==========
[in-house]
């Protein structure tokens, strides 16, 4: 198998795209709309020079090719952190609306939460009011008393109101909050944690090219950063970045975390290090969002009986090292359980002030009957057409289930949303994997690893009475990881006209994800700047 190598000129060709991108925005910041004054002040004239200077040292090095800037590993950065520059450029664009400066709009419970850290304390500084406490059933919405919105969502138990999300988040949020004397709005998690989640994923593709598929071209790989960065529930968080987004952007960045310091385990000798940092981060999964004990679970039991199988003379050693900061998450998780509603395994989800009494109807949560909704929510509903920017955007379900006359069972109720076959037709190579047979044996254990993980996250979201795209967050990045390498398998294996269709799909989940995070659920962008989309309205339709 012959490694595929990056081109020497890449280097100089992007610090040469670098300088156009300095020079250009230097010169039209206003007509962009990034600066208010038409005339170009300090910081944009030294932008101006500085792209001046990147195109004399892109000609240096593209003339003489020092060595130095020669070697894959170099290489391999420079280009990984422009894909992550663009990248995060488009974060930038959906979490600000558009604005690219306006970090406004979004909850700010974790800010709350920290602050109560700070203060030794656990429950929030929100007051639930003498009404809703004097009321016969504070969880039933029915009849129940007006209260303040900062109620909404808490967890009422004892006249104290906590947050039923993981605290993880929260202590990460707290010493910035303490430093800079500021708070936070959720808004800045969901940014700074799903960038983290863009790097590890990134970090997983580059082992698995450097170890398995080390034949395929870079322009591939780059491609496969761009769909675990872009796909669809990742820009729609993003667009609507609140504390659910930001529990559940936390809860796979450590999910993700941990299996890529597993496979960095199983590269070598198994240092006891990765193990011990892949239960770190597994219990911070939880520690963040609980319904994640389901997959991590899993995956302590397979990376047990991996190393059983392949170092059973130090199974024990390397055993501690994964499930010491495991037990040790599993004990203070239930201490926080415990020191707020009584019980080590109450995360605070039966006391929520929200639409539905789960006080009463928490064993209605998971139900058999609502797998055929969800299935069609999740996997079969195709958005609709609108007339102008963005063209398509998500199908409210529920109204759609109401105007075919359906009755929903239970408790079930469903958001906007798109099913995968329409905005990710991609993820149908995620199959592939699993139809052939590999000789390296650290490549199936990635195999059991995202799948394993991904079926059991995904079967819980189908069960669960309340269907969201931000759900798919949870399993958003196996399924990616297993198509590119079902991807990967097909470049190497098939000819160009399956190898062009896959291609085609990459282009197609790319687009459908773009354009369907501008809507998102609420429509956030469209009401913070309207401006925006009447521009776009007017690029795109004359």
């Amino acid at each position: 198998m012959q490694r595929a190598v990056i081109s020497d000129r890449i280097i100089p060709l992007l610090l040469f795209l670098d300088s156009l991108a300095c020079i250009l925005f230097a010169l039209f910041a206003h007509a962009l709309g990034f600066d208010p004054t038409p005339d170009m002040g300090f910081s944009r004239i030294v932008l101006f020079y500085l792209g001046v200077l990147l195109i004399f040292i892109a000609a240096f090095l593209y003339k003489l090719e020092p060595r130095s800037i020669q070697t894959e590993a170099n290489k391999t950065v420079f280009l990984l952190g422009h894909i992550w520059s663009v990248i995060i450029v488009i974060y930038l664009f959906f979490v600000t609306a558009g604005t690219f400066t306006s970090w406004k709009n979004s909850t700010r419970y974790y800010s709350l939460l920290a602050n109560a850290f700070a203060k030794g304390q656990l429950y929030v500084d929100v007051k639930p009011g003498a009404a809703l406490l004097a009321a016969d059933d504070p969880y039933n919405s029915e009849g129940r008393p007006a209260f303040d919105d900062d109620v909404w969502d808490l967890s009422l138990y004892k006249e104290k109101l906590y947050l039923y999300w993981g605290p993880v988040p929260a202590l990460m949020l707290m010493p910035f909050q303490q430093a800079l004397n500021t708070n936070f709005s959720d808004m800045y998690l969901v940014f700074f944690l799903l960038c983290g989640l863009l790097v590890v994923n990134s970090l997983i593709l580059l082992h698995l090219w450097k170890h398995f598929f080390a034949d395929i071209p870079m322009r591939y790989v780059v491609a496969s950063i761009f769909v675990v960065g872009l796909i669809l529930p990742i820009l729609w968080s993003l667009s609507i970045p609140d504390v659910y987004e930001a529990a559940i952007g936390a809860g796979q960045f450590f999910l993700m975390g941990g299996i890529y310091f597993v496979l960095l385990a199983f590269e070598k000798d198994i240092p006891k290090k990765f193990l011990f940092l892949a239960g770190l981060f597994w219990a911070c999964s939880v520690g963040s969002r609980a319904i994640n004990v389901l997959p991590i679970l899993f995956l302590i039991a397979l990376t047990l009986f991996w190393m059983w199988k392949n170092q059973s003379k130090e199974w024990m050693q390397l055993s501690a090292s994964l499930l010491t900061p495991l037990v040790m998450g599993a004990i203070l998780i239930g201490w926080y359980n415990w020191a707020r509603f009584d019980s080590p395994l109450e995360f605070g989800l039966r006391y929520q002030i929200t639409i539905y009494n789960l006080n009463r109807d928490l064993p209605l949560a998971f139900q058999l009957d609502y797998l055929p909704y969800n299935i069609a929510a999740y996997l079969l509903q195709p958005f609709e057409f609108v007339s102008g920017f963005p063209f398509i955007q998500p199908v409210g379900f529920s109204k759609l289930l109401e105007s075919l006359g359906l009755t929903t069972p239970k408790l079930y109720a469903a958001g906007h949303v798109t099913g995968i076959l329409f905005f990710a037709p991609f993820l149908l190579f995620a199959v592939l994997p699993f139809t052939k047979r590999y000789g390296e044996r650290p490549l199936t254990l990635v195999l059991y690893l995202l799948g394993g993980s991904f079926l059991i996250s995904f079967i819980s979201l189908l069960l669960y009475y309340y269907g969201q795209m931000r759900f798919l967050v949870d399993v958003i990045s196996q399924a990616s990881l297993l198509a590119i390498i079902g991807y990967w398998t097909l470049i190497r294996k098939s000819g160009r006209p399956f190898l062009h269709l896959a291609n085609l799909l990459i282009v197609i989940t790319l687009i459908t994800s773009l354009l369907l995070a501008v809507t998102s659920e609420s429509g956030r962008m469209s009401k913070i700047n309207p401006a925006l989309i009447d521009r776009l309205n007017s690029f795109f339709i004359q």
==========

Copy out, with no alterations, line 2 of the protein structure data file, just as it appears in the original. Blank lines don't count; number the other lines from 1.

């Protein structure tokens, strides 16, 4: 198998795209709309020079090719952190609306939460009011008393109101909050944690090219950063970045975390290090969002009986090292359980002030009957057409289930949303994997690893009475990881006209994800700047 190598000129060709991108925005910041004054002040004239200077040292090095800037590993950065520059450029664009400066709009419970850290304390500084406490059933919405919105969502138990999300988040949020004397709005998690989640994923593709598929071209790989960065529930968080987004952007960045310091385990000798940092981060999964004990679970039991199988003379050693900061998450998780509603395994989800009494109807949560909704929510509903920017955007379900006359069972109720076959037709190579047979044996254990993980996250979201795209967050990045390498398998294996269709799909989940995070659920962008989309309205339709 012959490694595929990056081109020497890449280097100089992007610090040469670098300088156009300095020079250009230097010169039209206003007509962009990034600066208010038409005339170009300090910081944009030294932008101006500085792209001046990147195109004399892109000609240096593209003339003489020092060595130095020669070697894959170099290489391999420079280009990984422009894909992550663009990248995060488009974060930038959906979490600000558009604005690219306006970090406004979004909850700010974790800010709350920290602050109560700070203060030794656990429950929030929100007051639930003498009404809703004097009321016969504070969880039933029915009849129940007006209260303040900062109620909404808490967890009422004892006249104290906590947050039923993981605290993880929260202590990460707290010493910035303490430093800079500021708070936070959720808004800045969901940014700074799903960038983290863009790097590890990134970090997983580059082992698995450097170890398995080390034949395929870079322009591939780059491609496969761009769909675990872009796909669809990742820009729609993003667009609507609140504390659910930001529990559940936390809860796979450590999910993700941990299996890529597993496979960095199983590269070598198994240092006891990765193990011990892949239960770190597994219990911070939880520690963040609980319904994640389901997959991590899993995956302590397979990376047990991996190393059983392949170092059973130090199974024990390397055993501690994964499930010491495991037990040790599993004990203070239930201490926080415990020191707020009584019980080590109450995360605070039966006391929520929200639409539905789960006080009463928490064993209605998971139900058999609502797998055929969800299935069609999740996997079969195709958005609709609108007339102008963005063209398509998500199908409210529920109204759609109401105007075919359906009755929903239970408790079930469903958001906007798109099913995968329409905005990710991609993820149908995620199959592939699993139809052939590999000789390296650290490549199936990635195999059991995202799948394993991904079926059991995904079967819980189908069960669960309340269907969201931000759900798919949870399993958003196996399924990616297993198509590119079902991807990967097909470049190497098939000819160009399956190898062009896959291609085609990459282009197609790319687009459908773009354009369907501008809507998102609420429509956030469209009401913070309207401006925006009447521009776009007017690029795109004359």